Over Half of HDTV Owners Still Don't Know What Blu-ray Is

Illustration for article titled Over Half of HDTV Owners Still Don't Know What Blu-ray Is

NPD's latest survey of consumer awareness about Blu-ray tries to cheerlead, with the headline, "Consumer Awareness and Potential for Blu-ray Disc Devices Rising." But then you read the results-45 percent of HDTV owners are now "familiar with Blu-ray," up from 35 percent the same time last year. That means over half of HDTV owners-not regular people with standard def TVs, we're talking the leading chunk of consumers that should be well aware of Blu-ray-still don't know what it is. That's horrendous.


And only 9 percent of HDTV owners plan to buy Blu-ray. Nine percent of a minority, for 4 million "potential buyers." That's not the makings of a dominant format. The survey results are from March, so things might be slightly better now, but given the past rate of growth-10 percent over the last year-likely not too much. Also this does conflict with an earlier poll stating that 60 percent of US consumers are "aware" of Blu-ray, but recognizing the name and knowing what it is are two different things.

Still, no wonder the Blu camp put off that victory party-they've still got a lot of work to do. I think I'm going to go sip gin and tonics with DVD by the pool.

Jun 03, 2008 09:15

The NPD Group: Consumer Awareness and Potential for Blu-ray Disc Devices Rising

Challenges Still Remain for Consumer Adoption of Next-Generation DVD Players and Content

PORT WASHINGTON, N.Y. —(Business Wire)— Jun. 3, 2008 According to The NPD Group, a leading market research company, 45 percent of HDTV owners in the U.S. now claim to be familiar with Blu-ray Disc (BD), up from 35 percent in June 2007. And, while only 6 percent of all consumers surveyed said they plan to purchase a BD device, NPD found purchase intent to be higher among the growing population of HDTV owners, boding well for the future of the format.

NPD's "2008 Blu-ray Disc Report" reveals that 9 percent of HDTV owners plan to buy a BD-capable player in the next six months. "With HDTVs now in approximately 40 million US households, that percentage translates to a pool of almost 4 million potential BD player buyers," according to Russ Crupnick, entertainment industry analyst for NPD.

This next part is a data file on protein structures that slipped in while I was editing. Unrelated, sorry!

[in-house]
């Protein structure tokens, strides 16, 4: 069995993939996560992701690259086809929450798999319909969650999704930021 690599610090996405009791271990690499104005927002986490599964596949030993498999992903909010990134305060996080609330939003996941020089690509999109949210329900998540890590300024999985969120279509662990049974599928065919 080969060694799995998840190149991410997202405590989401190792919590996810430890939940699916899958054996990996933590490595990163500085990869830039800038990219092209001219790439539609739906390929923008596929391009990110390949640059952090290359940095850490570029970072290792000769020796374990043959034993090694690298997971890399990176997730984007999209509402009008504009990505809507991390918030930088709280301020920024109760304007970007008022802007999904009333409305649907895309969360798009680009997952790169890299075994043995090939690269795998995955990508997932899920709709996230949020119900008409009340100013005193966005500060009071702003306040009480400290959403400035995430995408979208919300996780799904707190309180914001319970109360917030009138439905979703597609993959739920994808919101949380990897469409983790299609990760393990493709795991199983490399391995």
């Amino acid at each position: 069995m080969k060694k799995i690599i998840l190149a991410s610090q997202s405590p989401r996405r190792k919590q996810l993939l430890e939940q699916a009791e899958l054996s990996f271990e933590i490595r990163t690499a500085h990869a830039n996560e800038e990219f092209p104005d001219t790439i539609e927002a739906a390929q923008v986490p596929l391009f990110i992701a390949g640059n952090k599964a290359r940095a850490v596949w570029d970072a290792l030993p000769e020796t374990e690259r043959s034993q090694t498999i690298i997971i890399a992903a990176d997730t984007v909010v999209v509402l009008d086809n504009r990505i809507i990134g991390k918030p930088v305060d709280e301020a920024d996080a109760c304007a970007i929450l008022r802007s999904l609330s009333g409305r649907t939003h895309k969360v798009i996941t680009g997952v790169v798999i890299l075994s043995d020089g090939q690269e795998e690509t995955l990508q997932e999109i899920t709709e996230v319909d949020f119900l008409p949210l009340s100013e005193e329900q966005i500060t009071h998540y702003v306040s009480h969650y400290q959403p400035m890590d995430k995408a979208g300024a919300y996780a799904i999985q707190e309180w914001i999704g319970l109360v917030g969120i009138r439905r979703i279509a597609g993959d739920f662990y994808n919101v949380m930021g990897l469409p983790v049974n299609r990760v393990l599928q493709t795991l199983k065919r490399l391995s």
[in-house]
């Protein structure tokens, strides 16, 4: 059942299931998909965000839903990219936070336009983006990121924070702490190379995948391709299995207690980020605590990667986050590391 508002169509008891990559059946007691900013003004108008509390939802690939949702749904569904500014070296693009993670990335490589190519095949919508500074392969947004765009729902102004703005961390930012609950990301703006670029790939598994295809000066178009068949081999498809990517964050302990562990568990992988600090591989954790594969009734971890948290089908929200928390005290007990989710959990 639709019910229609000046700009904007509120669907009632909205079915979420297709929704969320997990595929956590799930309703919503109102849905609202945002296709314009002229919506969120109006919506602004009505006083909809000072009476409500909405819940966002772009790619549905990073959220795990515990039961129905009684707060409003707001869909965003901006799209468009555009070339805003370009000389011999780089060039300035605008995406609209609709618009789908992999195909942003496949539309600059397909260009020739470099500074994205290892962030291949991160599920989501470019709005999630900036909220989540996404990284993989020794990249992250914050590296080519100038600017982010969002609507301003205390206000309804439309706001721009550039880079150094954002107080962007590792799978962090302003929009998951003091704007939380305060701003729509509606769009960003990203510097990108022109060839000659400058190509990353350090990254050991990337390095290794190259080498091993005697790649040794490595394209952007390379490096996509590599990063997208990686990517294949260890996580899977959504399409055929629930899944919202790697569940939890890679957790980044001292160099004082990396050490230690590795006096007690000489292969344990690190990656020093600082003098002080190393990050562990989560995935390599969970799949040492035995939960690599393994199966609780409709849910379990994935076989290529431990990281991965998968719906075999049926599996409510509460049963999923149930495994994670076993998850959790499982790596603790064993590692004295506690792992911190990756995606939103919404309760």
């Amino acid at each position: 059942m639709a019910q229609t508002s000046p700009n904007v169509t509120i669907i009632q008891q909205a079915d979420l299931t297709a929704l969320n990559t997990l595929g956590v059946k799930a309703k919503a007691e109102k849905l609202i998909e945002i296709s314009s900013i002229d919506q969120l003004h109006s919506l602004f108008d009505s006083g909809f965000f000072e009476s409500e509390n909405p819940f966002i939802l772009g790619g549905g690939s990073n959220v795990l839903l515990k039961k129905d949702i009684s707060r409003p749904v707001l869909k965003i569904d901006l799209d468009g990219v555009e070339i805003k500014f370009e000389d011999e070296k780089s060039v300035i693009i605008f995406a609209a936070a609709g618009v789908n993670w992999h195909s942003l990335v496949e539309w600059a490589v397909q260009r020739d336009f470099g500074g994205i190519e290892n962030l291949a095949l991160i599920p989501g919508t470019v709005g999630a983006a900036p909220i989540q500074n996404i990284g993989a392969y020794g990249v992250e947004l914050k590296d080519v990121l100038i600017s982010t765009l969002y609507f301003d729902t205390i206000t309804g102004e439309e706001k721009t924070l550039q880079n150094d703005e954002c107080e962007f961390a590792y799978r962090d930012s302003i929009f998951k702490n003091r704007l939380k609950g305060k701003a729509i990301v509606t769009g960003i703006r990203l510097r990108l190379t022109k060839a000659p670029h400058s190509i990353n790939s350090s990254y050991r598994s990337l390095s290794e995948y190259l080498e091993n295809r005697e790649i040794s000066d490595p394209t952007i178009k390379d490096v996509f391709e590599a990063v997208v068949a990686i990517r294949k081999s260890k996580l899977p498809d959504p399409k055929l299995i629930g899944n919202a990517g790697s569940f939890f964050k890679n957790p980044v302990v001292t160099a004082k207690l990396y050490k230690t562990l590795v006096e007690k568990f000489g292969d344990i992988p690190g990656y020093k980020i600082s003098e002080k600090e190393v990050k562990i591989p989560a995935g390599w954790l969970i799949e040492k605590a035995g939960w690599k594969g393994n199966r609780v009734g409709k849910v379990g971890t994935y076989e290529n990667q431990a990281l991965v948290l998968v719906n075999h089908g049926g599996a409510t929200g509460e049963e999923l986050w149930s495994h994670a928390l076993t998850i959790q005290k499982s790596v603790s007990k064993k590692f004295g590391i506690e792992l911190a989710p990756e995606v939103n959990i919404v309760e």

Nevertheless, manufacturers still face challenges. Although HD-DVD is no longer a competitive threat, many consumers are content with standard-definition DVD players and content. The leading reasons cited as barriers to purchase were a perceived high cost of BD players and a belief that standard-definition DVD is "good enough."

Blu-ray Content Opportunities

Consumers who purchased a BD set-top player cited "leading-edge technology" and a "superior viewing experience" as primary reasons for making the purchase. And they indicated a clear preference for BD content. In fact current BD set-top player owners expect that 80 percent of their upcoming purchases will be in BD rather than standard DVD. By comparison, 43 percent of PS3 owners use the BD capability in their consoles at least once a month; however, they do not view BD movies as often as set-top device owners do.

"The door is open for studios to feed the consumer's appetite for Blu-ray content, and we expect sales to increase, as prices for hardware and software moderate in the coming months," Crupnick said. "Even so it will take a concerted effort by manufacturers and retailers to ratchet awareness even further and convince all of those potential buyers of the superiority of Blu-ray Disc versus standard DVD."

Data note: Data was collected via online survey, which was fielded between March 10 and March 20, 2008. Final data for the nationally representative sample was weighted to represent the U.S. population of individuals age 18 and older.

About The NPD Group, Inc.

The NPD Group is the leading provider of reliable and comprehensive consumer and retail information for a wide range of industries. Today, more than 1,600 manufacturers, retailers, and service companies rely on NPD to help them drive critical business decisions at the global, national, and local market levels. NPD helps our clients to identify new business opportunities and guide product development, marketing, sales, merchandising, and other functions. Information is available for the following industry sectors: automotive, beauty, commercial technology, consumer technology, entertainment, fashion, food and beverage, food service, home, office supplies, software, sports, toys, and wireless. For more information, contact us or visit http://www.npd.com/.




How many of them understand what NTSC is? And, yet, they have been using it for decades.

The bright side is that this is yet another area where geeks shall inheret the Earth. The less these people know, the better our job security for the future.

Last I saw, over half of HDTV owners did not have a single HD signal coming into their boob tube. People are buying these things because they are flat and cool, and then forget that the picture quality can look vastly superior to what they are used to watching. They simply have more important things to do than learn what Blu-ray versus NTSC versus 480p/720p/1080i/1080p versus —-

You get the idea, I think. This stuff is complicated, and very few people understand this stuff.

Does this mean that Blu-ray won't 'dominate the market'? That is hard to say, but I suspect they will be selling quite a few more players once the prices hit the magical $200 price point, even if no one understands what Blu-ray is.